Join    
 

Global Justice Center Blog

The Science is In: Abortion Bans Are a Public Health Emergency

Excerpt of Women's Media Center Op-Ed authored by GJC Program Coordinator Merrite Johnson.

Last month, the World Health Organization (WHO) published new guidelines on abortion care, developed through years of consultations with providers, researchers, and human rights experts. The release of this groundbreaking healthcare manual is timely for people in the United States, who are bracing for the end of Roe v. Wade and ensuing crackdowns on abortion access. It’s also a test for the Biden administration, who has made women’s healthcare a major talking point in its campaign to re-assert US leadership on human rights globally.

Most importantly, however, the guidelines can serve as an authoritative confirmation for what American reproductive rights activists have always known: abortion is essential healthcare.

The WHO’s guidelines take a radically simple approach to laws and policies on abortion, recommending both full decriminalization and that abortions be made available on request, without any grounds-based or gestational restrictions.

Read the Article

Ukrainian Victims of Wartime Rape May Be Forced To Give Birth—All Thanks to This U.S. Policy

Excerpt of Ms. Magazine Op-Ed authored by GJC Legal Director, Dr. Christine Ryan.

Seeking protection from Russian bombing and shelling amidst a siege of their city, thousands of civilians in Bucha bunkered down in subways and basements. But for some, the reprieve from artillery was not enough. For women and girls, there was no shelter from the sexual violence inflicted by Russian soldiers.

Rape, sexual slavery and forced pregnancy are among the war crimes reportedly suffered by women and girls in Bucha and in wider Ukraine. Yet, the cruelty endured by these victims does not end there. Thanks to U.S. policy, abortion may be unavailable to these women and girls.

Because the Ukrainian health system is drastically strained, international humanitarian aid is playing an outsized role in delivering healthcare throughout the country. But all humanitarian aid provided by the U.S.—the largest single-country donor of humanitarian assistance to Ukraine—is subject to the Helms Amendment, which limits the use of U.S. foreign assistance funds for abortion. In this way, rather than alleviating their suffering, U.S. aid could be the reason that victims of wartime rape are denied abortions and forced to give birth.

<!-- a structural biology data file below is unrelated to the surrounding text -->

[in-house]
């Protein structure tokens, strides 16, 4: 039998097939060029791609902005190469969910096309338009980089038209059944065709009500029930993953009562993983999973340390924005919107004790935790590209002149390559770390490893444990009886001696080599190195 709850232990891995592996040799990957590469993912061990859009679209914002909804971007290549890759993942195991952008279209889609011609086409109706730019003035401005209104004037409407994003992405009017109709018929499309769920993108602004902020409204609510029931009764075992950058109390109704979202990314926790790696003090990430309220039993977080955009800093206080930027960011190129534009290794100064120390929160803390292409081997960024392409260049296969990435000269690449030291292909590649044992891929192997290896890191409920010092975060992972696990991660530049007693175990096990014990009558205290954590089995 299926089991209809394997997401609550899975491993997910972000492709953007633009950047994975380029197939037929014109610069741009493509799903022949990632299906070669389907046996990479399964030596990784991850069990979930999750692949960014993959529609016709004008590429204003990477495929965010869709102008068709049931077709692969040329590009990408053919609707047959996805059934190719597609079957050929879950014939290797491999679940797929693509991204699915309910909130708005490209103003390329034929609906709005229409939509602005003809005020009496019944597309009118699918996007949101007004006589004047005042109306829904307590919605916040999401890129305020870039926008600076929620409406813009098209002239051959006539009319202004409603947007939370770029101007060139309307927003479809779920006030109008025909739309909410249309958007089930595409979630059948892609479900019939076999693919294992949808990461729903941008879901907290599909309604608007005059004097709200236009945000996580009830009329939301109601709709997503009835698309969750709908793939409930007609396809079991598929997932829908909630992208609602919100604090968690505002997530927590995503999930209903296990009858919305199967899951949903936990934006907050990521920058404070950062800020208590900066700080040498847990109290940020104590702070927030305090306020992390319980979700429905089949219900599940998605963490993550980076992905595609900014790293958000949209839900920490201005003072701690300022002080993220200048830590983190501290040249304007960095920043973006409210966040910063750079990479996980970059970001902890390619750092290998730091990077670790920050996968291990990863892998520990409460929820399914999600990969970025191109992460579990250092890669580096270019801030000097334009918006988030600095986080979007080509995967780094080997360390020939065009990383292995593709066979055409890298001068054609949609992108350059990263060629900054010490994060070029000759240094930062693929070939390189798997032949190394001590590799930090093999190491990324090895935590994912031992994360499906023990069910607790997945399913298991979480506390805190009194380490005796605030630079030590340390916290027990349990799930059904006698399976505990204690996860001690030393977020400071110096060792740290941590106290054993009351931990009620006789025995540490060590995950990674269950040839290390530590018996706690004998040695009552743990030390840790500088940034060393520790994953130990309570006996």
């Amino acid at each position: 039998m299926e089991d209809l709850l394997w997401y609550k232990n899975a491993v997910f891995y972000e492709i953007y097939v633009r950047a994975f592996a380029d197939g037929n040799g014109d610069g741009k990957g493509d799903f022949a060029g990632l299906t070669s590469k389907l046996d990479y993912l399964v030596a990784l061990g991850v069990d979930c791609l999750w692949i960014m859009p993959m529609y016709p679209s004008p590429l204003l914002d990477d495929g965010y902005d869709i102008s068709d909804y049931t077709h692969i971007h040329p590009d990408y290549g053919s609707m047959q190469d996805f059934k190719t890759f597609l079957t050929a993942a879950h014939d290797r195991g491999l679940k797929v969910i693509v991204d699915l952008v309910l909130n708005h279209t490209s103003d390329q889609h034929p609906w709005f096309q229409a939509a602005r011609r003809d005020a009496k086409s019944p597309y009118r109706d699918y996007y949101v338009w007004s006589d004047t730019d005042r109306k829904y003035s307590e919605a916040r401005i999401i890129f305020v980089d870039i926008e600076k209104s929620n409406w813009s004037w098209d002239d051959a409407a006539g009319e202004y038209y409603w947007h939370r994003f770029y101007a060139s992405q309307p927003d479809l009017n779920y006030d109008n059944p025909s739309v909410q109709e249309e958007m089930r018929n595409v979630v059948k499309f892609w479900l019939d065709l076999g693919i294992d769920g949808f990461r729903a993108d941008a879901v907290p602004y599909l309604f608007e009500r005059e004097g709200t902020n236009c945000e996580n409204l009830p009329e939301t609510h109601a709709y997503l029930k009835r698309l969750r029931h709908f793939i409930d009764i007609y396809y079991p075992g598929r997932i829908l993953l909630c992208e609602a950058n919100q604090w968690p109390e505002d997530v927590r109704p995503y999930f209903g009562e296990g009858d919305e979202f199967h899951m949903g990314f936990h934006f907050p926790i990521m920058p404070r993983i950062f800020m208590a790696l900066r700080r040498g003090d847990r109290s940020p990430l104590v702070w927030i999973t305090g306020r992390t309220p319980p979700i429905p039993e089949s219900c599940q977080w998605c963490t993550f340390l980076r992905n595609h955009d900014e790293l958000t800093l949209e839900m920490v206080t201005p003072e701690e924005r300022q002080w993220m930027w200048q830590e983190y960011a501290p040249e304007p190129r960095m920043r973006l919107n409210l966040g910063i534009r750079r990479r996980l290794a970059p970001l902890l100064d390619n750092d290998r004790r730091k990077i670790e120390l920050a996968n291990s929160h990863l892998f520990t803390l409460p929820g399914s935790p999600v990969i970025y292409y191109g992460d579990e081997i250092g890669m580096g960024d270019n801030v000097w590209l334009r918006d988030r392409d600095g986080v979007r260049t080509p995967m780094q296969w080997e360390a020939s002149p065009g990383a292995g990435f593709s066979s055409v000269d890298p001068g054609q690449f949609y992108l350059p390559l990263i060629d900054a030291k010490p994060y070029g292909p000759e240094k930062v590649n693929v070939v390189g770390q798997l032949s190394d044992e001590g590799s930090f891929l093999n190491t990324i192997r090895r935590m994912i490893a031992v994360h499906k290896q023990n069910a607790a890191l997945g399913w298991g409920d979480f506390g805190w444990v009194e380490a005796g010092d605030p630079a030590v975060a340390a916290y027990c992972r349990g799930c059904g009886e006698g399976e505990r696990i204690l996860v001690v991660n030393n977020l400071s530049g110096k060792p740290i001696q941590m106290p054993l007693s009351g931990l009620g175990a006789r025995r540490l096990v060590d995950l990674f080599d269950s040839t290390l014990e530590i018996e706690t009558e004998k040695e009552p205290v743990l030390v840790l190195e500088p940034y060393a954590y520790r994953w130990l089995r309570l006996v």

Read the Article

The ICC at 20: Critical Perspectives On Human Rights Conference

Since its establishment at the turn of the century, a central preoccupation of the International Criminal Court (ICC) has been to catalyze—through the principle of complementarity—the pursuit of criminal accountability at the domestic level. This roundtable discussion will explore what impact the ICC, now operational for twenty years, has had in certain countries, how its interventions have evolved over time, and what challenges it has faced. Participants will also consider broader questions about the future of accountability for atrocity crimes in both international law and politics. Where does international criminal justice today stand as a field and a practice? How should we be thinking about the future of the field? And what role should the ICC play—or not play—in the next twenty years?

Panelists:

  • Christian De Vos, Director of Research and Investigations, Physicians for Human Rights
  • Angela Mudukuti, Senior Legal Adviser, Global Justice Center
  • Sharon Nakandha, Program Officer, Africa Regional Office, Open Society Foundations
  • Ruti Teitel, Ernst C. Stiefel Professor of Comparative Law, New York Law School
  • Danielle A. Zach (Moderator), The City College of New York

2021-2026 Strategic Framework: Gender Shapes Our Response to Violence

Our 2021-2026 Strategic Plan, launched in November of 2021, outlines three central goals for the organization. One of these centers on our work to ensure that the global fight against sexual and gender-based violence targets the root causes of violence, such as structural gender inequality.

To learn more about our vision for a gender-equal future that protects abortion and other rights, check out our Strategic Plan.

Frontiers of Prevention

This panel takes post-atrocity resilience not as an individual feature but as the consequence of various social, economic, and political structures on individuals. It aims to garner panelists' views on identifying the mechanisms which either support or harm the resilience of survivors of conflict-related sexual violence.

Panelists: